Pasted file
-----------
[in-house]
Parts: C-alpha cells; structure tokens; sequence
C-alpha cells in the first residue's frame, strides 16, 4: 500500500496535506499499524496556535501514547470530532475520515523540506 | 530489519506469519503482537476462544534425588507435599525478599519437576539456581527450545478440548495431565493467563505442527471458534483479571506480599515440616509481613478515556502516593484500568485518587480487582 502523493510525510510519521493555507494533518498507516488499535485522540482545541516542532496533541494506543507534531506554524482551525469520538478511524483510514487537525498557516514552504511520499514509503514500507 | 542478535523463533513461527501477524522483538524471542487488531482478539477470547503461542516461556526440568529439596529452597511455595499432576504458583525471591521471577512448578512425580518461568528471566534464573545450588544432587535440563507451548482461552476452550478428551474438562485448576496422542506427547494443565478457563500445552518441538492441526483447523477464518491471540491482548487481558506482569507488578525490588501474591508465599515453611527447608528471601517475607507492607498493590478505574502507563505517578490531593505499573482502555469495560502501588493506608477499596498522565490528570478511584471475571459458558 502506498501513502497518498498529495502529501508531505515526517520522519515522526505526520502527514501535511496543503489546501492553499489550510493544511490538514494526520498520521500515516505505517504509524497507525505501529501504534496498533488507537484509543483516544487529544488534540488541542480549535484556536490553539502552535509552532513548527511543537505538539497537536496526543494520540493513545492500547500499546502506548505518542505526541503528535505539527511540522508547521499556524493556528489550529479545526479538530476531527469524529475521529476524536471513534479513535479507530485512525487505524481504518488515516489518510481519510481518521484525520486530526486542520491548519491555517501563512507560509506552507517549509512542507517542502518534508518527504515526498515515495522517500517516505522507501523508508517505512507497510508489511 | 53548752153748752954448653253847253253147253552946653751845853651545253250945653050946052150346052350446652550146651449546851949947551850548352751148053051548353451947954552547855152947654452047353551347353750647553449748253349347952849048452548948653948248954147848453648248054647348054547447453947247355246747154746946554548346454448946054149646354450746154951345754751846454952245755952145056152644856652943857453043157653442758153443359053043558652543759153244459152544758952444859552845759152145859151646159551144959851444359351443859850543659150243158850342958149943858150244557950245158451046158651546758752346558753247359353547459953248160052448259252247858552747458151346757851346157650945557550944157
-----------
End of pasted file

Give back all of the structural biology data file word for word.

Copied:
[in-house]
Parts: C-alpha cells; structure tokens; sequence
C-alpha cells in the first residue's frame, strides 16, 4: 500500500496535506499499524496556535501514547470530532475520515523540506 | 530489519506469519503482537476462544534425588507435599525478599519437576539456581527450545478440548495431565493467563505442527471458534483479571506480599515440616509481613478515556502516593484500568485518587480487582 502523493510525510510519521493555507494533518498507516488499535485522540482545541516542532496533541494506543507534531506554524482551525469520538478511524483510514487537525498557516514552504511520499514509503514500507 | 542478535523463533513461527501477524522483538524471542487488531482478539477470547503461542516461556526440568529439596529452597511455595499432576504458583525471591521471577512448578512425580518461568528471566534464573545450588544432587535440563507451548482461552476452550478428551474438562485448576496422542506427547494443565478457563500445552518441538492441526483447523477464518491471540491482548487481558506482569507488578525490588501474591508465599515453611527447608528471601517475607507492607498493590478505574502507563505517578490531593505499573482502555469495560502501588493506608477499596498522565490528570478511584471475571459458558 502506498501513502497518498498529495502529501508531505515526517520522519515522526505526520502527514501535511496543503489546501492553499489550510493544511490538514494526520498520521500515516505505517504509524497507525505501529501504534496498533488507537484509543483516544487529544488534540488541542480549535484556536490553539502552535509552532513548527511543537505538539497537536496526543494520540493513545492500547500499546502506548505518542505526541503528535505539527511540522508547521499556524493556528489550529479545526479538530476531527469524529475521529476524536471513534479513535479507530485512525487505524481504518488515516489518510481519510481518521484525520486530526486542520491548519491555517501563512507560509506552507517549509512542507517542502518534508518527504515526498515515495522517500517516505522507501523508508517505512507497510508489511 | 53548752153748752954448653253847253253147253552946653751845853651545253250945653050946052150346052350446652550146651449546851949947551850548352751148053051548353451947954552547855152947654452047353551347353750647553449748253349347952849048452548948653948248954147848453648248054647348054547447453947247355246747154746946554548346454448946054149646354450746154951345754751846454952245755952145056152644856652943857453043157653442758153443359053043558652543759153244459152544758952444859552845759152145859151646159551144959851444359351443859850543659150243158850342958149943858150244557950245158451046158651546758752346558753247359353547459953248160052448259252247858552747458151346757851346157650945557550944157